Hate on display


A friend of mine was directly exposed to the words of hate uttered by the “so-called” preachers from London, Ontario. Good and earnest people, of faith or not of faith (and it makes no difference) embrace tolerance, inclusion and being each others’ keeper. My friend could not believe that such imported venom was on full display in the streets of Kincardine. Too often similar regressive behavior is on display in countless places around the world.

One discussion held was how to respond, in person or after the fact. People such as these hate mongers, proclaiming to represent a faith, have no mandate or authority to speak on behalf of any constituency outside of their own narrow minded followers. It would be easy to write a letter and simply repeat the profound words of acceptance, inclusion and tolerance written by progressive people around the world. Then, I see Catherine Hamill’s letter on the topic. A person speaking from firsthand experience on the topic and tragedy of bigotry. Catherine perhaps unburdened those of us contemplating some form of response by writing, but she has not taken away the burden of reminding people that the people of Kincardine and people around the world are so much better than the repugnant ilk associated with this narrow side of human nature put on display by these London purveyors of values so opposite of the values Canada has been built on.

Every community is forced in some way to be subjected to the words and actions of regressive people. Sadly some of these people act out by subjecting people to hate by word of mouth or by signs and posters. In its most grotesque and ugly form hate looks like the cold-blooded murder of  people in Orlando, Paris and places now too many to list. No faith group or group(s) of people expressing no particular faith has a monopoly on prejudice or morality. The reality of life in the 2016 is that the purveyors of hate somehow see themselves as empowered to blaze their way into peaceful communities and, thankfully in vain, attempt to drag peaceful, tolerant and  progressive people into the abyss.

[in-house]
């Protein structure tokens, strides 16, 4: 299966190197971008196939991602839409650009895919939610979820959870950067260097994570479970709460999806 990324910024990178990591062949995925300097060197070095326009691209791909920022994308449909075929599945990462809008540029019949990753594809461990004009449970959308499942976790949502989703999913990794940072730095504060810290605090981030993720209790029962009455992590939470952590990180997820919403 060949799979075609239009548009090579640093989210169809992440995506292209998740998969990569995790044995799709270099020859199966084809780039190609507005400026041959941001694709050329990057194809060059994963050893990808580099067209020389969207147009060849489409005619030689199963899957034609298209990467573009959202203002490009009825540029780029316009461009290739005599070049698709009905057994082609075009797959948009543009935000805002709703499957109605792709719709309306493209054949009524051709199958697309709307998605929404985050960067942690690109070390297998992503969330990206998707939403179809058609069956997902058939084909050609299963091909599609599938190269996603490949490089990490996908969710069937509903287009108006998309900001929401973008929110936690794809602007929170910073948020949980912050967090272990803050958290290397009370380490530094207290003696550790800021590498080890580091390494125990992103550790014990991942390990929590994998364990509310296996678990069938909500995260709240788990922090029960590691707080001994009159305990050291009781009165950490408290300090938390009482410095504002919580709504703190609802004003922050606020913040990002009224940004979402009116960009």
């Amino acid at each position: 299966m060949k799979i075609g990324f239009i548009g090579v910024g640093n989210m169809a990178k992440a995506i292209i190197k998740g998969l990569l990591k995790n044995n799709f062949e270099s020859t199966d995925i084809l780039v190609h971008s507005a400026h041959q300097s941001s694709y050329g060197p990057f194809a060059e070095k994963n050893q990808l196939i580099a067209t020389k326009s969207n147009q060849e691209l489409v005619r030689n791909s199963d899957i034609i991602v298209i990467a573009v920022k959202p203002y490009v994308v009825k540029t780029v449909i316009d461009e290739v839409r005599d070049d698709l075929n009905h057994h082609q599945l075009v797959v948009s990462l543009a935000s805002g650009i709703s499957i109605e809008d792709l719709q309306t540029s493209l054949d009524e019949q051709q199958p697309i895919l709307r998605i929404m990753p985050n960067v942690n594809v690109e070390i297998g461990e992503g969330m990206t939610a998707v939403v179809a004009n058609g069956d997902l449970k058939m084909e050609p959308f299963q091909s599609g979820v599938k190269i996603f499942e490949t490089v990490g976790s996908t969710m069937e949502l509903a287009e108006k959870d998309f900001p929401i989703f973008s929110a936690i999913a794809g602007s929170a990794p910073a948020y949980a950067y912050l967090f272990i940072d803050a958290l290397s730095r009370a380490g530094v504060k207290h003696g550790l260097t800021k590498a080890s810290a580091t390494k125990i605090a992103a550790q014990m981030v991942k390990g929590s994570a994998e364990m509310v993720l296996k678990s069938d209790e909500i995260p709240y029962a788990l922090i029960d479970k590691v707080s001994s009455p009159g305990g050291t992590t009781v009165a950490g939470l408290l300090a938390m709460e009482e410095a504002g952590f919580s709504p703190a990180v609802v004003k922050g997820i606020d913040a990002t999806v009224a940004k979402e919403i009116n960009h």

The late Jack Layton, praised for a lifetime of progressive thinking and action, said it best in the final stages of a life cut all too short all too soon when he said in a letter from his deathbed: “My friends, love is better  than anger. Hope is better than fear. Optimism is better than despair. So let us be loving, hopeful and optimistic. And we’ll change the world.”

The dealers of hate and intolerance will very likely reappear in Kincardineand elsewhere, but we are better and thanks to the empowerment provided me by Catherine Hamill (unknowingly no doubt) she has given voice to a supporter of  her condemnation of those who would sling their disgusting messages of hate.

Dave Trumble